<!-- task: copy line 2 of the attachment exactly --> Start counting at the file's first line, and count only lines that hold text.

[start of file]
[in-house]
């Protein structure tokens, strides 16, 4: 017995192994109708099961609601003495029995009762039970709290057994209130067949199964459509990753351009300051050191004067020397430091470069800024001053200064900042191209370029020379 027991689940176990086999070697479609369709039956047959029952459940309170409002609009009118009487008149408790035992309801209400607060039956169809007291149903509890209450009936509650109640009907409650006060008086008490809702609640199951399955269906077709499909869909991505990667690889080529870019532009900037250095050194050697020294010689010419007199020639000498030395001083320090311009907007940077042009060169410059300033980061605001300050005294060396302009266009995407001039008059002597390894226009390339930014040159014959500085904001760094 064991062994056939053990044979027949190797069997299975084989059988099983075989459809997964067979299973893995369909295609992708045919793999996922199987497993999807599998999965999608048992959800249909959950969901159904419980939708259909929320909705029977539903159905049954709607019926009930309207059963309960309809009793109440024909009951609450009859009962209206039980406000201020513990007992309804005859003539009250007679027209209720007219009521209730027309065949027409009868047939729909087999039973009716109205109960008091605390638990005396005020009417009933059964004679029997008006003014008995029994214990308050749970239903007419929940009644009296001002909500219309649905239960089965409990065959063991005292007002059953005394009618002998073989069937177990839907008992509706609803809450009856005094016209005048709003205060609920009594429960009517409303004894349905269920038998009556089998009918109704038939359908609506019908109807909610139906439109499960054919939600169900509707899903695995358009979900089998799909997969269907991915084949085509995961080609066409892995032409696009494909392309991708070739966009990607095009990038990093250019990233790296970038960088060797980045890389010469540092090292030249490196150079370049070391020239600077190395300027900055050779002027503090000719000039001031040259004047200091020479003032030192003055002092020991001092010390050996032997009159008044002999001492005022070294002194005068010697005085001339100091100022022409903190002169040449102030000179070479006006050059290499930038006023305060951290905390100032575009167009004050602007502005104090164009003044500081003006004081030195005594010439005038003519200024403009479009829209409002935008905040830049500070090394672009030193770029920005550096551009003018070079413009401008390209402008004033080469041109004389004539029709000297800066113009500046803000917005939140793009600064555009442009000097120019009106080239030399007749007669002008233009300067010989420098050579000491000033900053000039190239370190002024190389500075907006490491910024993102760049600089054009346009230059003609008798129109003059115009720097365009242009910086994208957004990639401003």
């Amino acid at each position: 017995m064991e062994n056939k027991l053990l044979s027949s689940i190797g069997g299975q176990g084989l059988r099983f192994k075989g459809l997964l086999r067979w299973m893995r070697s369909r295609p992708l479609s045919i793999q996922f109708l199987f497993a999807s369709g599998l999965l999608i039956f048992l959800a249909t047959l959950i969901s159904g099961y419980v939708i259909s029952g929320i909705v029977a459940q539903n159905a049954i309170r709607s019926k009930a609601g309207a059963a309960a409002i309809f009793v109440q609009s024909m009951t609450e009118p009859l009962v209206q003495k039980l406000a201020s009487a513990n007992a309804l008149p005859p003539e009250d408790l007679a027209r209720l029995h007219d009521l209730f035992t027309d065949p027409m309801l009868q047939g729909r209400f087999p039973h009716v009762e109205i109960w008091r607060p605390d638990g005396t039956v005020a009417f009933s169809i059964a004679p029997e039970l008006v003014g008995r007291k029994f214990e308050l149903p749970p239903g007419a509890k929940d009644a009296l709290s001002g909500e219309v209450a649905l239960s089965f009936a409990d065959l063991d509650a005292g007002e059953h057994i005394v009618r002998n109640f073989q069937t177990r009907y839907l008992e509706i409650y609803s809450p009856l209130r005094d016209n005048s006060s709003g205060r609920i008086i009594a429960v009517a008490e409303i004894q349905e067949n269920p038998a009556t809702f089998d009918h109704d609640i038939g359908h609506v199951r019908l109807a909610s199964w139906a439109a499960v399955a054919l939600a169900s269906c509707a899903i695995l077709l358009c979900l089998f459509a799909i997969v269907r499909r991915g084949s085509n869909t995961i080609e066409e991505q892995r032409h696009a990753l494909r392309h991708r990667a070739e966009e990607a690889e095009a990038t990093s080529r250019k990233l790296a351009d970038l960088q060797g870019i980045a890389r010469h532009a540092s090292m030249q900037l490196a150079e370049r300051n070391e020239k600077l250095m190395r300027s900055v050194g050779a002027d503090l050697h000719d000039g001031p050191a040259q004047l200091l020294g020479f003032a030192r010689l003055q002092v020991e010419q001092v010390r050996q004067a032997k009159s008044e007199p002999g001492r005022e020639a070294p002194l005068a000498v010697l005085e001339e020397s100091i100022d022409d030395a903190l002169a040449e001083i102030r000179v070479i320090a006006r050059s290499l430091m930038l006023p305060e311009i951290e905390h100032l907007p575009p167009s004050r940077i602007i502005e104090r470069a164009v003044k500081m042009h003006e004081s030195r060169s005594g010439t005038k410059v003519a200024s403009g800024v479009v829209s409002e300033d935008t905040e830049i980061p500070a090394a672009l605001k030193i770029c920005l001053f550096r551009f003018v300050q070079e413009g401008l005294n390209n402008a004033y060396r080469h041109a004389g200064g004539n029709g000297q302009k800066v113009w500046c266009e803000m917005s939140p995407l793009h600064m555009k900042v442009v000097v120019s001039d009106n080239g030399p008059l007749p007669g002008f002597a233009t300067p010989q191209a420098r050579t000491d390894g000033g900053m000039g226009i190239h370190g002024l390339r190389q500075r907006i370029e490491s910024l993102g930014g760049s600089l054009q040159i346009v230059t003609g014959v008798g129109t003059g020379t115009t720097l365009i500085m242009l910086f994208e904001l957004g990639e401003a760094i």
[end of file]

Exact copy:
């Protein structure tokens, strides 16, 4: 017995192994109708099961609601003495029995009762039970709290057994209130067949199964459509990753351009300051050191004067020397430091470069800024001053200064900042191209370029020379 027991689940176990086999070697479609369709039956047959029952459940309170409002609009009118009487008149408790035992309801209400607060039956169809007291149903509890209450009936509650109640009907409650006060008086008490809702609640199951399955269906077709499909869909991505990667690889080529870019532009900037250095050194050697020294010689010419007199020639000498030395001083320090311009907007940077042009060169410059300033980061605001300050005294060396302009266009995407001039008059002597390894226009390339930014040159014959500085904001760094 064991062994056939053990044979027949190797069997299975084989059988099983075989459809997964067979299973893995369909295609992708045919793999996922199987497993999807599998999965999608048992959800249909959950969901159904419980939708259909929320909705029977539903159905049954709607019926009930309207059963309960309809009793109440024909009951609450009859009962209206039980406000201020513990007992309804005859003539009250007679027209209720007219009521209730027309065949027409009868047939729909087999039973009716109205109960008091605390638990005396005020009417009933059964004679029997008006003014008995029994214990308050749970239903007419929940009644009296001002909500219309649905239960089965409990065959063991005292007002059953005394009618002998073989069937177990839907008992509706609803809450009856005094016209005048709003205060609920009594429960009517409303004894349905269920038998009556089998009918109704038939359908609506019908109807909610139906439109499960054919939600169900509707899903695995358009979900089998799909997969269907991915084949085509995961080609066409892995032409696009494909392309991708070739966009990607095009990038990093250019990233790296970038960088060797980045890389010469540092090292030249490196150079370049070391020239600077190395300027900055050779002027503090000719000039001031040259004047200091020479003032030192003055002092020991001092010390050996032997009159008044002999001492005022070294002194005068010697005085001339100091100022022409903190002169040449102030000179070479006006050059290499930038006023305060951290905390100032575009167009004050602007502005104090164009003044500081003006004081030195005594010439005038003519200024403009479009829209409002935008905040830049500070090394672009030193770029920005550096551009003018070079413009401008390209402008004033080469041109004389004539029709000297800066113009500046803000917005939140793009600064555009442009000097120019009106080239030399007749007669002008233009300067010989420098050579000491000033900053000039190239370190002024190389500075907006490491910024993102760049600089054009346009230059003609008798129109003059115009720097365009242009910086994208957004990639401003």